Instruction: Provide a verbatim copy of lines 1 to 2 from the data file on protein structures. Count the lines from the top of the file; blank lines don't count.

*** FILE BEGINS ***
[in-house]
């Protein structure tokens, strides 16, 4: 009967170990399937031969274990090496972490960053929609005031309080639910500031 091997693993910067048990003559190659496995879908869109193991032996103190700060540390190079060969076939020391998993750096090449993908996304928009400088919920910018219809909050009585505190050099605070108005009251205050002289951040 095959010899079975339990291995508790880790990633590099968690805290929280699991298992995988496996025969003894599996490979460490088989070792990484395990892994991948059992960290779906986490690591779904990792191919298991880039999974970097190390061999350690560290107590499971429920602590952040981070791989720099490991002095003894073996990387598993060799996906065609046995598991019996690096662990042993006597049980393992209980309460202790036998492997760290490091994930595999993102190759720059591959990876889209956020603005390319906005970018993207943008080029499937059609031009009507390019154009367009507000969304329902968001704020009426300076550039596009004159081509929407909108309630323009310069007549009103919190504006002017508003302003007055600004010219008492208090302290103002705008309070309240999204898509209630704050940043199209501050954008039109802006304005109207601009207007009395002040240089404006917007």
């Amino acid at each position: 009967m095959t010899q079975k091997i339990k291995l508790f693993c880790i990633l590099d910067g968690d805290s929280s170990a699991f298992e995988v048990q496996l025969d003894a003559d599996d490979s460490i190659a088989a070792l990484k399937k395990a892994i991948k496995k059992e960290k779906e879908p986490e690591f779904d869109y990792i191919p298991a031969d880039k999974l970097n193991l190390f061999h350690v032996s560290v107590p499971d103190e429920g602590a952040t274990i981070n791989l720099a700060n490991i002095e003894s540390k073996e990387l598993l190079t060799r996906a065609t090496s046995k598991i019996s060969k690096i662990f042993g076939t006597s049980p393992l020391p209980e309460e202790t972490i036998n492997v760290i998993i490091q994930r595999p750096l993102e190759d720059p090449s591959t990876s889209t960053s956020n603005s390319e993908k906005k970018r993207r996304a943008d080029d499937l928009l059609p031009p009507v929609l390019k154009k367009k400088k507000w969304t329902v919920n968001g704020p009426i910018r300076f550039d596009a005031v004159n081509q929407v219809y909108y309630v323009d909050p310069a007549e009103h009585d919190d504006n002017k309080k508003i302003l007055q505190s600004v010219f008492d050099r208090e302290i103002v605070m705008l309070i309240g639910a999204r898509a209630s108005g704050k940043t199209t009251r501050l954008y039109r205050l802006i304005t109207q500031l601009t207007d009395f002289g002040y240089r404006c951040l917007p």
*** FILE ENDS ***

[in-house]
């Protein structure tokens, strides 16, 4: 009967170990399937031969274990090496972490960053929609005031309080639910500031 091997693993910067048990003559190659496995879908869109193991032996103190700060540390190079060969076939020391998993750096090449993908996304928009400088919920910018219809909050009585505190050099605070108005009251205050002289951040 095959010899079975339990291995508790880790990633590099968690805290929280699991298992995988496996025969003894599996490979460490088989070792990484395990892994991948059992960290779906986490690591779904990792191919298991880039999974970097190390061999350690560290107590499971429920602590952040981070791989720099490991002095003894073996990387598993060799996906065609046995598991019996690096662990042993006597049980393992209980309460202790036998492997760290490091994930595999993102190759720059591959990876889209956020603005390319906005970018993207943008080029499937059609031009009507390019154009367009507000969304329902968001704020009426300076550039596009004159081509929407909108309630323009310069007549009103919190504006002017508003302003007055600004010219008492208090302290103002705008309070309240999204898509209630704050940043199209501050954008039109802006304005109207601009207007009395002040240089404006917007």